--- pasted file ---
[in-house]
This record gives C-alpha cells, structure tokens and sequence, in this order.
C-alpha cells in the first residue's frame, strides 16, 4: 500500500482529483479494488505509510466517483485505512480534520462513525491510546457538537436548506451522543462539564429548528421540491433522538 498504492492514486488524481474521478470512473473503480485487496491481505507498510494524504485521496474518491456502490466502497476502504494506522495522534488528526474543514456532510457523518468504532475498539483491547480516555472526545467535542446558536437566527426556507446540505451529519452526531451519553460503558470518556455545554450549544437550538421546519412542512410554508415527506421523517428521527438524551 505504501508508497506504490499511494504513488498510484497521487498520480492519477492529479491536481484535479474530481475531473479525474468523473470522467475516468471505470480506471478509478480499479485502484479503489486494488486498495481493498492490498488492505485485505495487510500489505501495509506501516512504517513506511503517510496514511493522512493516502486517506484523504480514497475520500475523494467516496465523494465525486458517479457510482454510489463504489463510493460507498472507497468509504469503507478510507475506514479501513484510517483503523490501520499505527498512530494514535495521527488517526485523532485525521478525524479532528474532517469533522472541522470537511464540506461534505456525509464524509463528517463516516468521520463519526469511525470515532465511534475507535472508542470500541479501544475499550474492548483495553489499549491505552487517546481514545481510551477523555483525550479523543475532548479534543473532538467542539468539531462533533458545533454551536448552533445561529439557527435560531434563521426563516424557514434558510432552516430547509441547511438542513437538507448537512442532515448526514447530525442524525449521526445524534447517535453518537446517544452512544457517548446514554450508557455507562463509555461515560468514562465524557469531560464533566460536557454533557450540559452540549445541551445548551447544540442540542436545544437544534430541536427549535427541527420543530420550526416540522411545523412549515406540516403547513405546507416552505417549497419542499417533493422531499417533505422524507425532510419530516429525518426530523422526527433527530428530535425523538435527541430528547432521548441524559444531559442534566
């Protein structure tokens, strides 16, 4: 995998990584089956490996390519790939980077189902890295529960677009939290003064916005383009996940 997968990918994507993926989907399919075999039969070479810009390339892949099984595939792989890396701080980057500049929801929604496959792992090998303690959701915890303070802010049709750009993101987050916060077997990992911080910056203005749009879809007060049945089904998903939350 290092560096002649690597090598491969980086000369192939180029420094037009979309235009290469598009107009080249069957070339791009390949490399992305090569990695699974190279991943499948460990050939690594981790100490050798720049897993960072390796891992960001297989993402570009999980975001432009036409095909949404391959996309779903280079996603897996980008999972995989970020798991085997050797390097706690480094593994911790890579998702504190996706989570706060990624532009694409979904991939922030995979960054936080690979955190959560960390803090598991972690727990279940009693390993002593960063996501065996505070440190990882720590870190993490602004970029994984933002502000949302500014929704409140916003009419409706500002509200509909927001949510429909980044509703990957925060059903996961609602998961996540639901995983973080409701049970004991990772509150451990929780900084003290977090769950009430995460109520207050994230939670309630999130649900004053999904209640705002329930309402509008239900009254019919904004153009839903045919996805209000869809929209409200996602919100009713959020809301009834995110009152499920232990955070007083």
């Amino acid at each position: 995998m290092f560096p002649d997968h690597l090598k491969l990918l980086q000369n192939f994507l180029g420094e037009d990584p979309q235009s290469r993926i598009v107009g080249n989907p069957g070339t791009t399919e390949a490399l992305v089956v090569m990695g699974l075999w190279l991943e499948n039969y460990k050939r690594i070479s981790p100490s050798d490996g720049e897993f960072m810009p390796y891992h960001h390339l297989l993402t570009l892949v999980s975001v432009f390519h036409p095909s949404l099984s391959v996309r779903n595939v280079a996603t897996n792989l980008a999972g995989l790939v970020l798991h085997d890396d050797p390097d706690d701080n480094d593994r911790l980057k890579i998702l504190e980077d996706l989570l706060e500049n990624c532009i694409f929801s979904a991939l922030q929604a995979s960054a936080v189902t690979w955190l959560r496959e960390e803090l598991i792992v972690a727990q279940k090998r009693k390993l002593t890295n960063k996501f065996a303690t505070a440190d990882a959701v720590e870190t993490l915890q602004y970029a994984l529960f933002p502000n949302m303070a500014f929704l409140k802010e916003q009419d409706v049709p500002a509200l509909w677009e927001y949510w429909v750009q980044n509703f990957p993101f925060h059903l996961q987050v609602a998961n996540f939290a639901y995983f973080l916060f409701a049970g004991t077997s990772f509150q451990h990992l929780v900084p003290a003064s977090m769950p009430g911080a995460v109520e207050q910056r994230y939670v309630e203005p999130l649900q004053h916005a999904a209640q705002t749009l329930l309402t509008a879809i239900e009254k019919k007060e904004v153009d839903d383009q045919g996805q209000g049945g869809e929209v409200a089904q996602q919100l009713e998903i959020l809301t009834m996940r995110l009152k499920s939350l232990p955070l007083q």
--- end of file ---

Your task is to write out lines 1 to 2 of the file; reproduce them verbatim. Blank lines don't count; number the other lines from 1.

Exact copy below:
[in-house]
This record gives C-alpha cells, structure tokens and sequence, in this order.